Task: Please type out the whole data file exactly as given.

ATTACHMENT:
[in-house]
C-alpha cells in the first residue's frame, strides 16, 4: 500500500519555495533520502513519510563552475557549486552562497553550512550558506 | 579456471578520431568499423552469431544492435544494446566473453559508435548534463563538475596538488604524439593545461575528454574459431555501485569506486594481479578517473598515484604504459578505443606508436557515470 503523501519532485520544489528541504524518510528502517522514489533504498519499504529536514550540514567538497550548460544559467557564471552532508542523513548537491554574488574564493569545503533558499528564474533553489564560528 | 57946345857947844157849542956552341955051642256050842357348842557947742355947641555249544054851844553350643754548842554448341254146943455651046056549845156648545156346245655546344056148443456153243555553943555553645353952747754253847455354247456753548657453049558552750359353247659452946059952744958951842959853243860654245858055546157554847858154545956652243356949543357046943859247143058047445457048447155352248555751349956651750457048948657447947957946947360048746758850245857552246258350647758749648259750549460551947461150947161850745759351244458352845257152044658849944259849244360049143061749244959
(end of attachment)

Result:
[in-house]
C-alpha cells in the first residue's frame, strides 16, 4: 500500500519555495533520502513519510563552475557549486552562497553550512550558506 | 579456471578520431568499423552469431544492435544494446566473453559508435548534463563538475596538488604524439593545461575528454574459431555501485569506486594481479578517473598515484604504459578505443606508436557515470 503523501519532485520544489528541504524518510528502517522514489533504498519499504529536514550540514567538497550548460544559467557564471552532508542523513548537491554574488574564493569545503533558499528564474533553489564560528 | 57946345857947844157849542956552341955051642256050842357348842557947742355947641555249544054851844553350643754548842554448341254146943455651046056549845156648545156346245655546344056148443456153243555553943555553645353952747754253847455354247456753548657453049558552750359353247659452946059952744958951842959853243860654245858055546157554847858154545956652243356949543357046943859247143058047445457048447155352248555751349956651750457048948657447947957946947360048746758850245857552246258350647758749648259750549460551947461150947161850745759351244458352845257152044658849944259849244360049143061749244959